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Compositions and methods for non-invasive treatment of chronic complications of diabetes

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Compositions and methods for non-invasive treatment of chronic complications of diabetes

The present invention provides C-peptide compositions that permit the noninvasive or non-injectable administration of C-peptide via nasal or pulmonary routes, as well as methods for treating disease.
Related Terms: C-peptide

Browse recent Aegis Therapeutics LLC patents - ,
Inventor: Edward T. Maggio
USPTO Applicaton #: #20120270778 - Class: 514 65 (USPTO) - 10/25/12 - Class 514 

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The Patent Description & Claims data below is from USPTO Patent Application 20120270778, Compositions and methods for non-invasive treatment of chronic complications of diabetes.

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1. Field of the Invention

The invention relates generally to pharmaceutical compositions and treatment of medical disorders and more specifically to treatment of diabetes with compositions including C-peptide.

2. Background Information

Type 1 diabetes (also called “insulin-dependent diabetes mellitus”, “brittle Diabetes” or “juvenile diabetes”) is the severe insulin-requiring form of diabetes usually affecting teens and under-30 adults, but which can affect infants or children. Type 1 diabetes is far less common than Type 2 diabetes, which typically affects older over-40 patients.

Common long-term complications of Type I diabetes include damage to the kidney called “nephropathy”, which if untreated can progress to chronic kidney failure (renal failure), requiring blood dialysis or kidney transplant. Retinal eye problems such as “diabetic retinopathy” or in the most serious form “proliferative diabetic retinopathy” (PDR) are also serious complication for diabetics. A neurological disorder common in Type 1 diabetes where the peripheral nerves are damaged is called peripheral nephropathy. The nerve damage can cause a number of symptoms including pain, loss of sensation and tingling. The feelings usually start in the peripheral areas such as the toes but may spread to the feet and hands.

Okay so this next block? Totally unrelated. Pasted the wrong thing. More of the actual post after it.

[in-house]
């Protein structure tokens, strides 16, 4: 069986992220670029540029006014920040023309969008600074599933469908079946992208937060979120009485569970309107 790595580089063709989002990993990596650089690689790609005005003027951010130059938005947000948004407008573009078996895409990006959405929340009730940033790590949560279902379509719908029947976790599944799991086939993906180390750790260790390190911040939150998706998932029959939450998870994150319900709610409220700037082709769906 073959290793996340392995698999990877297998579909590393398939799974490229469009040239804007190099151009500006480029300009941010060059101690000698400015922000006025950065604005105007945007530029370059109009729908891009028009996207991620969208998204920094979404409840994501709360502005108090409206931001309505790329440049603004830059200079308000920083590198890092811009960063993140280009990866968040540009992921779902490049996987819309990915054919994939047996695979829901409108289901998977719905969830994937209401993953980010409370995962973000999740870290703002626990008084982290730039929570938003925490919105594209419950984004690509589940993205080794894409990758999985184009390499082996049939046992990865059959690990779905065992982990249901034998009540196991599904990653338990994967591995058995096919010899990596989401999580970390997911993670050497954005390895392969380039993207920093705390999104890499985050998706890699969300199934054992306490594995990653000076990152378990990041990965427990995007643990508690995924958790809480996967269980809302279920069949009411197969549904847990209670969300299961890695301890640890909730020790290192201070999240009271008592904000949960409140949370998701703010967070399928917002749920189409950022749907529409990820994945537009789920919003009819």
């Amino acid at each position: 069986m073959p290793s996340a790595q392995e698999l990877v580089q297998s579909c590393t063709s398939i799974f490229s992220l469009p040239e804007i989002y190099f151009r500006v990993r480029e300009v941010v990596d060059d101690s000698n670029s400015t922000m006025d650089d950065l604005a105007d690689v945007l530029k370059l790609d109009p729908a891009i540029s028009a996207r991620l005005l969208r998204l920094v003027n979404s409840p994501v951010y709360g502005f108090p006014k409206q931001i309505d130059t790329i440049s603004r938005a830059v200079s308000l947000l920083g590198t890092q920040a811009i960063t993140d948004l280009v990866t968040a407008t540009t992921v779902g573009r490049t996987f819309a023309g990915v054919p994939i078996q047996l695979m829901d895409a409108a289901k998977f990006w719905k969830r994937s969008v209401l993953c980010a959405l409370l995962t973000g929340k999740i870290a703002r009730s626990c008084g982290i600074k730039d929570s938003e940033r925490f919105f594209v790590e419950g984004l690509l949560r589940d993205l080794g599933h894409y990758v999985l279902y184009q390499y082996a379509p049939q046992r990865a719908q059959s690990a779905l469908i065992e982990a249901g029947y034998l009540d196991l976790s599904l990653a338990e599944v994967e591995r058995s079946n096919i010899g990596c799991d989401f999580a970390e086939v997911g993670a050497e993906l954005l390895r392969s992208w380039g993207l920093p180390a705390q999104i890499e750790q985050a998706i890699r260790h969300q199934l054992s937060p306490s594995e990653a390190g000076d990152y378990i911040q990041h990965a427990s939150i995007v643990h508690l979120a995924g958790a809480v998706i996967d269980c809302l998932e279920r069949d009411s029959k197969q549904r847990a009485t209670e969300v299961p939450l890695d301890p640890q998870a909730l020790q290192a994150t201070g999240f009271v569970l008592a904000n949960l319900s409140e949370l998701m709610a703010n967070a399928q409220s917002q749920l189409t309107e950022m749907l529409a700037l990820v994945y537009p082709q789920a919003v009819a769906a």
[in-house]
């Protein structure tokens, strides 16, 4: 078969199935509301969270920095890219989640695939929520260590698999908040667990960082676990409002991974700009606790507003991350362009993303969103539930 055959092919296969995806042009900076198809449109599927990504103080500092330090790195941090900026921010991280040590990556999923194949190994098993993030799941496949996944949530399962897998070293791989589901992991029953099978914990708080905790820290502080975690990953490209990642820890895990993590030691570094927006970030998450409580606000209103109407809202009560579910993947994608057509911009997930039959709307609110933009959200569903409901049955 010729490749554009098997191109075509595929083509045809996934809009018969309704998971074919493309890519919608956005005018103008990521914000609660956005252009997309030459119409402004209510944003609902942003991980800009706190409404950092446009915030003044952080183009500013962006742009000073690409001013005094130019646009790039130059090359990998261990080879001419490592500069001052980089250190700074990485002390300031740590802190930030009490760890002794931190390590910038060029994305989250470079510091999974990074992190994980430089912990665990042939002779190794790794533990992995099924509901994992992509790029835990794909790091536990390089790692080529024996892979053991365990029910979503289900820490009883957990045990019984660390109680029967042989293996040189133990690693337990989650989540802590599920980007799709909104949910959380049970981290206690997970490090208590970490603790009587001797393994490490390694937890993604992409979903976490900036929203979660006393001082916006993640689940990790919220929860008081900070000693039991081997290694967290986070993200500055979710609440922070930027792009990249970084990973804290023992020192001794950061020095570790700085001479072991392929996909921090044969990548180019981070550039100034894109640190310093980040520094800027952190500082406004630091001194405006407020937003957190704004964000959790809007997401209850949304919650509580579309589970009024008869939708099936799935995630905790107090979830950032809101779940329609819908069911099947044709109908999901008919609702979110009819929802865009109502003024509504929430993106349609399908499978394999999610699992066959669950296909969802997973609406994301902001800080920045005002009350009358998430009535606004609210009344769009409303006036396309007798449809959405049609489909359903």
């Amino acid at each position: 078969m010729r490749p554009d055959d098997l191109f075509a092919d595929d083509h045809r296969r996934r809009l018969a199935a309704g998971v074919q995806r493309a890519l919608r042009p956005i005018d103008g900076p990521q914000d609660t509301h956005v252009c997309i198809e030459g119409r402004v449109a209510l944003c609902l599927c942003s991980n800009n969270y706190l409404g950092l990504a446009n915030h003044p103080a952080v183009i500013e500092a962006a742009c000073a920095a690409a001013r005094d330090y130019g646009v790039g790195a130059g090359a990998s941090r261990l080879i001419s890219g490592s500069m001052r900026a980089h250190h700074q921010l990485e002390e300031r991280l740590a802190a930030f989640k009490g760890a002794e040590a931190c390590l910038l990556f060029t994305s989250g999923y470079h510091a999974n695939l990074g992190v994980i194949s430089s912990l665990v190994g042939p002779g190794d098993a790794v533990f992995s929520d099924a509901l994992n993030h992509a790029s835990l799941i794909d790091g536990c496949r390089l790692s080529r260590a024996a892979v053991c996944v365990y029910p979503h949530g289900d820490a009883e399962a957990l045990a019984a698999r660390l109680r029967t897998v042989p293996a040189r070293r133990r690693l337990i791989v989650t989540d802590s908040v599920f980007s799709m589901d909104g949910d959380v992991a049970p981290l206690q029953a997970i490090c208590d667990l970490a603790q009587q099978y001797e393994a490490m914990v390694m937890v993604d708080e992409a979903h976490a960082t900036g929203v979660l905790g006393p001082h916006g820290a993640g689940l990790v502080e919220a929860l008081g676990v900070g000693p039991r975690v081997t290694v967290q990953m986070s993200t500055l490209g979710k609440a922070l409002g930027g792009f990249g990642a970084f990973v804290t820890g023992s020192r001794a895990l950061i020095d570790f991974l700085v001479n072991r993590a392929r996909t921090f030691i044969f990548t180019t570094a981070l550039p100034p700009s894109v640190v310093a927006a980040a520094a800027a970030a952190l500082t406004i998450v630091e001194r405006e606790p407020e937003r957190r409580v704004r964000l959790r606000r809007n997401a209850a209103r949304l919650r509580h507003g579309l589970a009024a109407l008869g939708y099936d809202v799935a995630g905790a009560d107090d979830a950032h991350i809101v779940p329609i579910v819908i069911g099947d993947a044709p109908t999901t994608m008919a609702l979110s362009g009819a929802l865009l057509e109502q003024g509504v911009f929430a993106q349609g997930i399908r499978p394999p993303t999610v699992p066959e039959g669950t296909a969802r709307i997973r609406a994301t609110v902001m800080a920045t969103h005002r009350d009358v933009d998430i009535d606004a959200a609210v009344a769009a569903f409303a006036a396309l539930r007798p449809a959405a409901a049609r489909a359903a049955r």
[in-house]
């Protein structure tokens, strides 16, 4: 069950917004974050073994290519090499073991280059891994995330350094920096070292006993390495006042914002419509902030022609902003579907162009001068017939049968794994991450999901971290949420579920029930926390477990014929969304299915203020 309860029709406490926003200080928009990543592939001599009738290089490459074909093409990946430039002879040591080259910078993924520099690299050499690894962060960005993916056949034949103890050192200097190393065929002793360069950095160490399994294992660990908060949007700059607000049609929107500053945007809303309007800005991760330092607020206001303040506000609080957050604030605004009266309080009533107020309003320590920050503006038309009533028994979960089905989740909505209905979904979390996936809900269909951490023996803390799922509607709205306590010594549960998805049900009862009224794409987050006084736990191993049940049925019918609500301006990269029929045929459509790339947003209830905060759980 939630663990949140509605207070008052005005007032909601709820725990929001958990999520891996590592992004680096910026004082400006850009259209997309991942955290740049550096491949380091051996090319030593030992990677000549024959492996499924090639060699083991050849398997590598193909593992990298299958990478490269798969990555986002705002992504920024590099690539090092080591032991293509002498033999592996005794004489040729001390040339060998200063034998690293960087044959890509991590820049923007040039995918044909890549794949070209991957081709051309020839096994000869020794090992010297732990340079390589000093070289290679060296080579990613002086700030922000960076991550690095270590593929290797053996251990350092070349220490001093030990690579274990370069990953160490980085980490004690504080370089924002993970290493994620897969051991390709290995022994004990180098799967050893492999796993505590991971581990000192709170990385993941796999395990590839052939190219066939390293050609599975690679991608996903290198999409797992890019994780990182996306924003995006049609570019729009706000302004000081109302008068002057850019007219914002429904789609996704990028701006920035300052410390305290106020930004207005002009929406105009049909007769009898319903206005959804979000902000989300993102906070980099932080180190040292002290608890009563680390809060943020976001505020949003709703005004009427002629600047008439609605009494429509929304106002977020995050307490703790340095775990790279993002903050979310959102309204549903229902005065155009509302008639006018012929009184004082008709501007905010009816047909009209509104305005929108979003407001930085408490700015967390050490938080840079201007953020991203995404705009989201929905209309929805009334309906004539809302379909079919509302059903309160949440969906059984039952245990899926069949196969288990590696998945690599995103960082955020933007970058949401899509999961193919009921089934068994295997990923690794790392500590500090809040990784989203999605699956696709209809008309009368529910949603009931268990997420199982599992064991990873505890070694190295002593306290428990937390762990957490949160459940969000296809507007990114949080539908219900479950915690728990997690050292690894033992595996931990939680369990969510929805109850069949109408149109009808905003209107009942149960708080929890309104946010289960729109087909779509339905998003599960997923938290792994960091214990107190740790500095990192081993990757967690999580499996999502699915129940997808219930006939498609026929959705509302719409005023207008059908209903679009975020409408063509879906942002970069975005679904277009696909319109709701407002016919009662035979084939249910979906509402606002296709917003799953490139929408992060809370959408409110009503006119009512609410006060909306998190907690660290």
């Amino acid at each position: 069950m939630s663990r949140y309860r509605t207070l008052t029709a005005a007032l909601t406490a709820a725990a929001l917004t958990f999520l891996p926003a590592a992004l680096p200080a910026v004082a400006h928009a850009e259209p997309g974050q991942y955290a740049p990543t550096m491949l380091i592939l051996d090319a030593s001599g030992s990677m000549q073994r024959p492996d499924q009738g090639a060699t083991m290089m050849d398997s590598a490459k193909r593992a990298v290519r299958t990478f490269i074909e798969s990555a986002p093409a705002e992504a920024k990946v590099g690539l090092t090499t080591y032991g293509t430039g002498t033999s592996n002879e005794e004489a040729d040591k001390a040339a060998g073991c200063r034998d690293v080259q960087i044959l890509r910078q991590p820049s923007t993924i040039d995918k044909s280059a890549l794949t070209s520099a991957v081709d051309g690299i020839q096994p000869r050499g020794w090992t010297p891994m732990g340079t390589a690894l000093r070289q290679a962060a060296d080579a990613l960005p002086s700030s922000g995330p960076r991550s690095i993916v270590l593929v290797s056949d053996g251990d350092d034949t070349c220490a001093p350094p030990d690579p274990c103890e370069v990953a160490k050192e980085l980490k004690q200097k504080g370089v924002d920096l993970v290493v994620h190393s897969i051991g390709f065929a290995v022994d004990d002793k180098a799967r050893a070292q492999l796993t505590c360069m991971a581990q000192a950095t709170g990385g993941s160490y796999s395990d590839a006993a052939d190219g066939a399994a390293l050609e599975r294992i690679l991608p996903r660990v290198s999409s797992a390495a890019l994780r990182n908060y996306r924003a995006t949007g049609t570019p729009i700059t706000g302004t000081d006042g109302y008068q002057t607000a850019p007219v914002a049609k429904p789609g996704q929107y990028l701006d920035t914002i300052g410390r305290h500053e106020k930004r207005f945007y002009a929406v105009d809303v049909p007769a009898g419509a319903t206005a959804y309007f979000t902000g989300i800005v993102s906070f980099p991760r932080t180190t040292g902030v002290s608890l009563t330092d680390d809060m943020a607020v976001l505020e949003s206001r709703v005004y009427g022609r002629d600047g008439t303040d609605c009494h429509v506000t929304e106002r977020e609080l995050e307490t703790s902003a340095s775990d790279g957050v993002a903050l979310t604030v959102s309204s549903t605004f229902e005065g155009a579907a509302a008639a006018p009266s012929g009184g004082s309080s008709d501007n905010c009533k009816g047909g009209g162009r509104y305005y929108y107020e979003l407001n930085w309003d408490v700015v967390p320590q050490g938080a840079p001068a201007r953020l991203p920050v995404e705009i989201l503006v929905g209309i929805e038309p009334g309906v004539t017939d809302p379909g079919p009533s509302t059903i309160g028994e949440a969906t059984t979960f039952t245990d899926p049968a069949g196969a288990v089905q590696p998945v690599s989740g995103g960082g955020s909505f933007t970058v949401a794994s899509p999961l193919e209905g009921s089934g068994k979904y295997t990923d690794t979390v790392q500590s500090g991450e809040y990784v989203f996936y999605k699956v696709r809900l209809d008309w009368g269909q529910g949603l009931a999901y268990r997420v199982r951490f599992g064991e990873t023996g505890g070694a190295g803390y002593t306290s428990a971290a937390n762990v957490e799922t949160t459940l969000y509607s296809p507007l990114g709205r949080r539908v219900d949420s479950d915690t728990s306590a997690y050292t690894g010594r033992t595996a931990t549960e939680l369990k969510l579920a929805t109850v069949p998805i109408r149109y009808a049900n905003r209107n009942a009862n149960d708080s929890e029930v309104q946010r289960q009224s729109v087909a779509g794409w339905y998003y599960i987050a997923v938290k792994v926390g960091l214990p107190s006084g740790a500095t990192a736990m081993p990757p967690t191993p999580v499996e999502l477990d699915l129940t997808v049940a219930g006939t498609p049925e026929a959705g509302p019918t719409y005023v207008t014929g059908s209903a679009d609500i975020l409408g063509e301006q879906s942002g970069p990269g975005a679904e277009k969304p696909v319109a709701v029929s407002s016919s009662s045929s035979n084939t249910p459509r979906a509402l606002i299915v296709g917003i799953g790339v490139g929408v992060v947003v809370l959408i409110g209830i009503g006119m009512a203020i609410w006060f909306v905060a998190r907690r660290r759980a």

Approximately 1 in 800 (or 0.12%) or 340,000 people are affected with Type 1 diabetes in the United States alone, with about 30,000 new cases diagnosed each year. More than one million people are currently affected by Type 1 diabetes worldwide. The first-line drug therapy for Type 1 diabetes is insulin administration. While insulin successfully controls blood glucose levels, it is less effective in controlling the chronic complications of diabetes over the long-term. As such, new drug formulations and methods of treatment of chronic complications of diabetes are sorely needed.

A growing number of therapeutic products are being applied to successfully control glucose levels in diabetic patients. The first line of therapy for treatment of type 1 diabetes is administration of insulin. Insulin is a peptide drug derived form a precursor protein produced in beta cells of the pancreas called proinsulin upon enzymatic cleavage into two pieces—insulin and C-peptide.

Since its discovery as a cleavage fragment of proinsulin, C-peptide has long been regarded as simply a means to insure proper folding of the insulin protein within the proinsulin precursor structure. More recently, it has been determined that C-peptide has important biological functions in preventing long-term complications of diabetes such as neuropathy and nephropathy, among others and increasing insulin sensitivity in Type I diabetic patients who have little or no naturally occurring C-peptide. Type 2 diabetics typically have circulating C-peptide in their blood although levels vary and some Type 2 diabetics have below normal C-peptide levels. Because insulin is a peptide drug, and because peptides are destroyed in the stomach when taken orally, insulin is administered by injection. While many Type 2 diabetic patients who produce some intrinsic insulin can delay the beginning of insulin therapy beyond the time at which many physicians feel that such therapy may be advisable to avoid having to stick themselves repeatedly with an insulin syringe multiple times per day, Type 1 diabetics must inject insulin to avoid drastic and lethal consequences.